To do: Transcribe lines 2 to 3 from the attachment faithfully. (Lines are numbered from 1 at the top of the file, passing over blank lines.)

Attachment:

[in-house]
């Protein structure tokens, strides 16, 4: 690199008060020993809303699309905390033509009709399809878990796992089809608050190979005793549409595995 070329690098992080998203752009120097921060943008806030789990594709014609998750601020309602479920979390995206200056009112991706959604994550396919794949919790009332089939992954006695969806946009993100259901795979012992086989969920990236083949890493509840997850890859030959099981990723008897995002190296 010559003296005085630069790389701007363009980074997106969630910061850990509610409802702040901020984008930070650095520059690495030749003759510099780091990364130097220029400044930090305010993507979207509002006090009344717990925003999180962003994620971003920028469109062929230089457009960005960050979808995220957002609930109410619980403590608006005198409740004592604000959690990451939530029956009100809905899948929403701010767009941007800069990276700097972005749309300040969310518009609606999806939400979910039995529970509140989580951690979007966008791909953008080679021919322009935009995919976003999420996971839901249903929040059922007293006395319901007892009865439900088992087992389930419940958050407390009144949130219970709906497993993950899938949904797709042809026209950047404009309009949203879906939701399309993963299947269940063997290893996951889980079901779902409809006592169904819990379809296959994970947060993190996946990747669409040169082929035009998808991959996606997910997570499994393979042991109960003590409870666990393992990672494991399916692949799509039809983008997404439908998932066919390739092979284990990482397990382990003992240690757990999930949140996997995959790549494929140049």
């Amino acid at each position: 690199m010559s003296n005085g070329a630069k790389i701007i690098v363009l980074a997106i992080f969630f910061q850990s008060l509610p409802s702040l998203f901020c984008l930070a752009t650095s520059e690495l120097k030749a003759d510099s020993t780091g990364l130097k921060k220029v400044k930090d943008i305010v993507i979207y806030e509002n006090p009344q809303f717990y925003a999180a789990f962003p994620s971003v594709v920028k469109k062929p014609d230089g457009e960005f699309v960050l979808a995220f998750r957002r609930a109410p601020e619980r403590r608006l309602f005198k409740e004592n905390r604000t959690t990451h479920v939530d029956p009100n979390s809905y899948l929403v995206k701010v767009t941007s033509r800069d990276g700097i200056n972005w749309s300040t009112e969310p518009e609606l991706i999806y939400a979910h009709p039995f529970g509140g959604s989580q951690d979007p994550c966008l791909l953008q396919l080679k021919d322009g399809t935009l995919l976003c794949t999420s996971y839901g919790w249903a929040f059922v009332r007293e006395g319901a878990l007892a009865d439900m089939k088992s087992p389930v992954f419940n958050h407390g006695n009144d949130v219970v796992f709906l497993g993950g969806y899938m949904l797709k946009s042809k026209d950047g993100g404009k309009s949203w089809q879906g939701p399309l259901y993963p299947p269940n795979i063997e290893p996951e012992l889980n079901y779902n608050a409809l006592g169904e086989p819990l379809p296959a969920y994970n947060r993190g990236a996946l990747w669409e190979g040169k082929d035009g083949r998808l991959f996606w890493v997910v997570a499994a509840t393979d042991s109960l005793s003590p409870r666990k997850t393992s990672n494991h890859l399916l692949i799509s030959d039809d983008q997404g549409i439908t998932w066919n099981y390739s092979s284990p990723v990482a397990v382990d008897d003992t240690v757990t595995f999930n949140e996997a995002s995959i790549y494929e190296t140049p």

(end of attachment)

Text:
């Protein structure tokens, strides 16, 4: 690199008060020993809303699309905390033509009709399809878990796992089809608050190979005793549409595995 070329690098992080998203752009120097921060943008806030789990594709014609998750601020309602479920979390995206200056009112991706959604994550396919794949919790009332089939992954006695969806946009993100259901795979012992086989969920990236083949890493509840997850890859030959099981990723008897995002190296 010559003296005085630069790389701007363009980074997106969630910061850990509610409802702040901020984008930070650095520059690495030749003759510099780091990364130097220029400044930090305010993507979207509002006090009344717990925003999180962003994620971003920028469109062929230089457009960005960050979808995220957002609930109410619980403590608006005198409740004592604000959690990451939530029956009100809905899948929403701010767009941007800069990276700097972005749309300040969310518009609606999806939400979910039995529970509140989580951690979007966008791909953008080679021919322009935009995919976003999420996971839901249903929040059922007293006395319901007892009865439900088992087992389930419940958050407390009144949130219970709906497993993950899938949904797709042809026209950047404009309009949203879906939701399309993963299947269940063997290893996951889980079901779902409809006592169904819990379809296959994970947060993190996946990747669409040169082929035009998808991959996606997910997570499994393979042991109960003590409870666990393992990672494991399916692949799509039809983008997404439908998932066919390739092979284990990482397990382990003992240690757990999930949140996997995959790549494929140049």
């Amino acid at each position: 690199m010559s003296n005085g070329a630069k790389i701007i690098v363009l980074a997106i992080f969630f910061q850990s008060l509610p409802s702040l998203f901020c984008l930070a752009t650095s520059e690495l120097k030749a003759d510099s020993t780091g990364l130097k921060k220029v400044k930090d943008i305010v993507i979207y806030e509002n006090p009344q809303f717990y925003a999180a789990f962003p994620s971003v594709v920028k469109k062929p014609d230089g457009e960005f699309v960050l979808a995220f998750r957002r609930a109410p601020e619980r403590r608006l309602f005198k409740e004592n905390r604000t959690t990451h479920v939530d029956p009100n979390s809905y899948l929403v995206k701010v767009t941007s033509r800069d990276g700097i200056n972005w749309s300040t009112e969310p518009e609606l991706i999806y939400a979910h009709p039995f529970g509140g959604s989580q951690d979007p994550c966008l791909l953008q396919l080679k021919d322009g399809t935009l995919l976003c794949t999420s996971y839901g919790w249903a929040f059922v009332r007293e006395g319901a878990l007892a009865d439900m089939k088992s087992p389930v992954f419940n958050h407390g006695n009144d949130v219970v796992f709906l497993g993950g969806y899938m949904l797709k946009s042809k026209d950047g993100g404009k309009s949203w089809q879906g939701p399309l259901y993963p299947p269940n795979i063997e290893p996951e012992l889980n079901y779902n608050a409809l006592g169904e086989p819990l379809p296959a969920y994970n947060r993190g990236a996946l990747w669409e190979g040169k082929d035009g083949r998808l991959f996606w890493v997910v997570a499994a509840t393979d042991s109960l005793s003590p409870r666990k997850t393992s990672n494991h890859l399916l692949i799509s030959d039809d983008q997404g549409i439908t998932w066919n099981y390739s092979s284990p990723v990482a397990v382990d008897d003992t240690v757990t595995f999930n949140e996997a995002s995959i790549y494929e190296t140049p």